>>> interpreted as R=1.  I'll assume this suggestion is adopted for this
>>> discussion.
>>> The main argument in favour of Option 1 is that it is very easy for the
>>> sender to encode and the receiver to decode, reducing the likelihood of
>>> implementation errors.  The maximum R value of 128 already represents a
>>> 64-fold improvement in the status quo, with respect to the number of
>>> acknowledgement packets generated by a conforming receiver.  It also
>>> allows for the opposite case of disabling Delayed Acks, for those
>>> situations where it's needed or desirable, in the simplest reasonable
>>> manner.
>>> Option 2 is slightly more complex to encode and decode, but allows for a
>>> wider range of R values to be represented, still as low as 1, but now as
>>> high as 2048, with granularity decreasing as R increases beyond 32.  A
>>> question was raised as to whether an R value this high was reasonable,
>>> or whether the lower cap of Option 1 would be sufficient for current and
>>> future needs.
>>> In today's Internet, link speeds of 1Gbps are commonplace (especially on
>>> LAN but also increasingly on WAN), and under suitable conditions even a
>>> single TCP flow could use it all - with current research going into
>>> ensuring that these "suitable conditions" are also normally encountered.
>>> I will therefore use this speed as my benchmark for illustrative
>>> purposes, with the understanding that many links are slower today, and
>>> conversely will probably be faster still in the future.  For the latter
>>> case, I will also consider the theoretical limits of a TCP connection.
>>> The standard Ethernet frame size limits an IP packet to 1500 bytes on
>>> most networks.  At 1Gbps (and neglecting various overheads), this allows
>>> for 83333 data packets per second at the maximum frame size.  Under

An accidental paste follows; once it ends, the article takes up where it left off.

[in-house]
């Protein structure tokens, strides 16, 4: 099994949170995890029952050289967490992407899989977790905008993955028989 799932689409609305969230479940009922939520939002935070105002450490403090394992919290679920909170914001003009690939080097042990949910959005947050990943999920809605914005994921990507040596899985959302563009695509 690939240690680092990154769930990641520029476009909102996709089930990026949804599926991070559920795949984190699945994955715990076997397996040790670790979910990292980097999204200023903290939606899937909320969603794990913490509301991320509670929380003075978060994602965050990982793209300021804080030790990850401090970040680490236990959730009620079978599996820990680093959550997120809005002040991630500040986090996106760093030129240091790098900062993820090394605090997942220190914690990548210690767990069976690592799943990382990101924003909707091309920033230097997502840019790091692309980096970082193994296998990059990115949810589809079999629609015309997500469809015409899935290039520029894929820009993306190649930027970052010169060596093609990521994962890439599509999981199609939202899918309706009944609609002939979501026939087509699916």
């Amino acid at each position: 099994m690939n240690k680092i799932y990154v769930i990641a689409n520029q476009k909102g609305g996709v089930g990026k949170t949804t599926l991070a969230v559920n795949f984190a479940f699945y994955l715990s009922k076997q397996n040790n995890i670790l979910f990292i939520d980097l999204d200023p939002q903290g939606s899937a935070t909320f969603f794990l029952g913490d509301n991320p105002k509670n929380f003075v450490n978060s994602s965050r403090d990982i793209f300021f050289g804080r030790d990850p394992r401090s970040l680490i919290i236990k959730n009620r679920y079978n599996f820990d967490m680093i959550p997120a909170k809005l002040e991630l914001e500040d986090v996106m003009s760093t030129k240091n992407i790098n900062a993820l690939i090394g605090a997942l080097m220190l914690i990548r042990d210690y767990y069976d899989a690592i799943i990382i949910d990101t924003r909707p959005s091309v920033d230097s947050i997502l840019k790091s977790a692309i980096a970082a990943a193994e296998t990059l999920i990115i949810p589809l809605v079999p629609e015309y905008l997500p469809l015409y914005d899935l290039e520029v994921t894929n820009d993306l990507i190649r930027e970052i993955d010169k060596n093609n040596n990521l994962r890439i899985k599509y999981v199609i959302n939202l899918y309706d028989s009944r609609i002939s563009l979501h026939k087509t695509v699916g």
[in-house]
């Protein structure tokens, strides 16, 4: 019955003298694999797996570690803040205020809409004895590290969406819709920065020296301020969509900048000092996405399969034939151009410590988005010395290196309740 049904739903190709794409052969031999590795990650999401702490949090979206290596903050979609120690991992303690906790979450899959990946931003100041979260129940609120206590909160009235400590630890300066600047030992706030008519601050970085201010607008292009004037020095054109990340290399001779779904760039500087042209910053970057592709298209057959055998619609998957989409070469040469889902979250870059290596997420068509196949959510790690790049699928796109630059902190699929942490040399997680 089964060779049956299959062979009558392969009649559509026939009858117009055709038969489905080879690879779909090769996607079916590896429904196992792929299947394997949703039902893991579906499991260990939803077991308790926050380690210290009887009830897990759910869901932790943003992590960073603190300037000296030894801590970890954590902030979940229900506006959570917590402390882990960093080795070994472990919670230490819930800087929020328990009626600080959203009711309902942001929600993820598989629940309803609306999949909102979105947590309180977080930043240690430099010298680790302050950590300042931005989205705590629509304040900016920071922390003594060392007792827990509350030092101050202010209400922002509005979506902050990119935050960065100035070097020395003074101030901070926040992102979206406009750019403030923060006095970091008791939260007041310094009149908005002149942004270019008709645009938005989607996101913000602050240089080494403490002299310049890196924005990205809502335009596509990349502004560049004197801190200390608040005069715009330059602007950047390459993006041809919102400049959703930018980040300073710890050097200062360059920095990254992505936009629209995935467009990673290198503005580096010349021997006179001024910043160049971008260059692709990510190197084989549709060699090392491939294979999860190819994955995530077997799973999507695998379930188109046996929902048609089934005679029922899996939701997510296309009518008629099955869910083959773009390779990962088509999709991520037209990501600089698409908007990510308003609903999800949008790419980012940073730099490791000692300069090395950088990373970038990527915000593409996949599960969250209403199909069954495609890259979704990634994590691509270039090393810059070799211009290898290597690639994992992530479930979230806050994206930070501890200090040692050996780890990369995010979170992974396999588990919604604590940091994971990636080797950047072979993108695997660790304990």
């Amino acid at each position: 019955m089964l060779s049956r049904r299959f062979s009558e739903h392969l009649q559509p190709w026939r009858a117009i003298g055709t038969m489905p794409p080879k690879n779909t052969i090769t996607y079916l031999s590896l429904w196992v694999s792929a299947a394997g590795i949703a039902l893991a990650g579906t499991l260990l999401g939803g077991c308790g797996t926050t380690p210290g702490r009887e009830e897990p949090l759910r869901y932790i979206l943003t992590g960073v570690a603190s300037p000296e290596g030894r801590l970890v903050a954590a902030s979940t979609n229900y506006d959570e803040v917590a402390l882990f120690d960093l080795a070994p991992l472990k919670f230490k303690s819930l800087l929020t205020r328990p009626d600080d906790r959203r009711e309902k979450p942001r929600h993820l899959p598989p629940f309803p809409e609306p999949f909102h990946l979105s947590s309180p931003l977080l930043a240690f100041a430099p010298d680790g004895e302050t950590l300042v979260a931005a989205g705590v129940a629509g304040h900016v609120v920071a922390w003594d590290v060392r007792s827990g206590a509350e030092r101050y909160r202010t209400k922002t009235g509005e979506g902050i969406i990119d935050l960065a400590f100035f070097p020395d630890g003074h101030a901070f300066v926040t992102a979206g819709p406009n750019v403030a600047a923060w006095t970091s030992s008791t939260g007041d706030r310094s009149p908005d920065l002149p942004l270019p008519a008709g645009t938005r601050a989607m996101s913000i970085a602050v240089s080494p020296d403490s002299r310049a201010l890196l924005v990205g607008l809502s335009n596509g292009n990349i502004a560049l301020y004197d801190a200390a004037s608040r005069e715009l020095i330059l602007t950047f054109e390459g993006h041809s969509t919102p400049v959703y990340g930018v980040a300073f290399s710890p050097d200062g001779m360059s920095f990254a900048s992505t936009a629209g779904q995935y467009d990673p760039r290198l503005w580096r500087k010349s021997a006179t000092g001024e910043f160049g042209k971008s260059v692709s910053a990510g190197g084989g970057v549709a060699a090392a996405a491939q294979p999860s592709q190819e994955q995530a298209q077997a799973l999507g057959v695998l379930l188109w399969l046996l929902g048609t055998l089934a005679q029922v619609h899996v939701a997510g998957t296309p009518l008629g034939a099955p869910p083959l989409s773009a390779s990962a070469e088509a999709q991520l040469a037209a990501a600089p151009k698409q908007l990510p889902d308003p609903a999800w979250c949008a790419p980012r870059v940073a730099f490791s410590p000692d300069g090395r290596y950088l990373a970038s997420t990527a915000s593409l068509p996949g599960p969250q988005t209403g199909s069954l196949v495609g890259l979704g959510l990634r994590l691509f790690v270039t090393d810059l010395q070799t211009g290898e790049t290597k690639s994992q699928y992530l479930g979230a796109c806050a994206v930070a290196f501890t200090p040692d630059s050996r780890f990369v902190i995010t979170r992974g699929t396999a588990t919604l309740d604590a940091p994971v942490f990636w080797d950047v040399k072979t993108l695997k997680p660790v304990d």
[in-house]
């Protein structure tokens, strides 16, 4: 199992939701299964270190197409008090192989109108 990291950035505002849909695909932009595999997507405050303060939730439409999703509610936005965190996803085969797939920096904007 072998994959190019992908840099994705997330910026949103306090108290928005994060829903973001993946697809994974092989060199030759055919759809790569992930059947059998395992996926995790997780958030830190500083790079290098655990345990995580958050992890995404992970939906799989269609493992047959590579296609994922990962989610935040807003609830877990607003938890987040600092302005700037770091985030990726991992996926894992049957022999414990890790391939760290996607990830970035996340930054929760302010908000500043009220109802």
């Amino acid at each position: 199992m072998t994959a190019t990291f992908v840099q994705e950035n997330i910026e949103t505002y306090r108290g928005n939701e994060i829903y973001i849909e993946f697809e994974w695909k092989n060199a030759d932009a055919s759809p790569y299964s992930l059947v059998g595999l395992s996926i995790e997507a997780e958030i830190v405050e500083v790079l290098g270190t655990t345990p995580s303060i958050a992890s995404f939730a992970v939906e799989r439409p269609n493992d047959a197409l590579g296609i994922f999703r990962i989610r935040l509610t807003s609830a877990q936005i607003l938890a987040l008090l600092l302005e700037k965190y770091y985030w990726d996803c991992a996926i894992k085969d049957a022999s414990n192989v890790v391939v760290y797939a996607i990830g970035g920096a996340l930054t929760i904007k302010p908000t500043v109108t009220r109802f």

>>> standard Delayed Ack rules (ie. R=2), this results in 41667 ack packets
>>> per second travelling the other way, or almost one every 25
>>> microseconds.  This imposes a significant load on the network's ability
>>> to handle individual packets, and also imposes a significant processing
>>> burden on both of the TCP endpoints.
>>> On a shared-medium link, many of these ack packets will be enqueued
>>> awaiting access to the medium, which could take several milliseconds.
>>> This could result in as many as a thousand ack packets being released in
>>> a line-rate burst.  Assuming ack decimation does not occur, this burst
>>> will tend to persist all the way back to the sender.  Typically, all but
>>> the final ack in the burst yields only redundant information, which will
>>> be superseded before the next data segment can be prepared and sent.
>>> Ultimately, it is a waste of energy to even emit those redundant acks in
>>> the first place.
>>> With R=128, the density of ack packets under the same conditions reduces
>>> to 651 per second, or about one every millisecond and a half.  This is
>>> clearly a major and worthwhile improvement in efficiency.  If we limited
>>> the discussion to Ethernet LANs, an R value even this high would not be
>>> required at 1Gbps, since the RTT is typically below 1ms in such
>>> conditions.  However, Internet paths are typically much longer, and
>>> R=128 is clearly justified as soon as a 1Gbps TCP flow goes beyond the
>>> LAN, with the RTT exceeding 6ms (using the rule of thumb that at least 4
>>> acks per RTT are needed to assure smooth delivery).
>>> But the question is whether R values *exceeding* 128 are justifiable.
>>> At a "typical" Internet RTT of 100ms, we would like to have an ack every
>>> 25ms due to the rule of thumb, and this is achieved by R in the vicinity
>>> of 1000.  Longer RTTs (eg. Eastern Europe to US Pacific Coast) might
>>> sometimes justify even higher R values.  Since TARR's option 2 has a
>>> maximum representable R of 2048, it is a good match for this scenario.
>>> We can also sanity-check R=2048 by comparing it to an extreme case in
>>> the IP and TCP specifications.  IP packets (and thus TCP segments) can
>>> be as large as 64KB (2^16), and the TCP receive window can be as large
>>> as 1GB (2^30).  In this case, the window is approximately 2^14 (16K)
>>> segments.  Assuming the congestion window actually grows to fill the
>>> receive window (which would imply an LFN par excellence), R=2048 would
>>> produce 8 acks per RTT, which is a reasonable correspondence to the rule
>>> of thumb.  In these extreme conditions, that would be one ack per 128MB
>>> of data.
>>> The LFN in the room is that stretch-acks are known to promote burstiness
>>> in TCP senders, and *either* option - R=128 or R=2048 - would make
>>> stretch-acks the norm rather than the exception.  Hence TARR should
>>> RECOMMEND that conforming senders use a burst mitigation mechanism such
>>> as TCP Pacing, commensurate with the R values emitted.
>>> - Jonathan Morton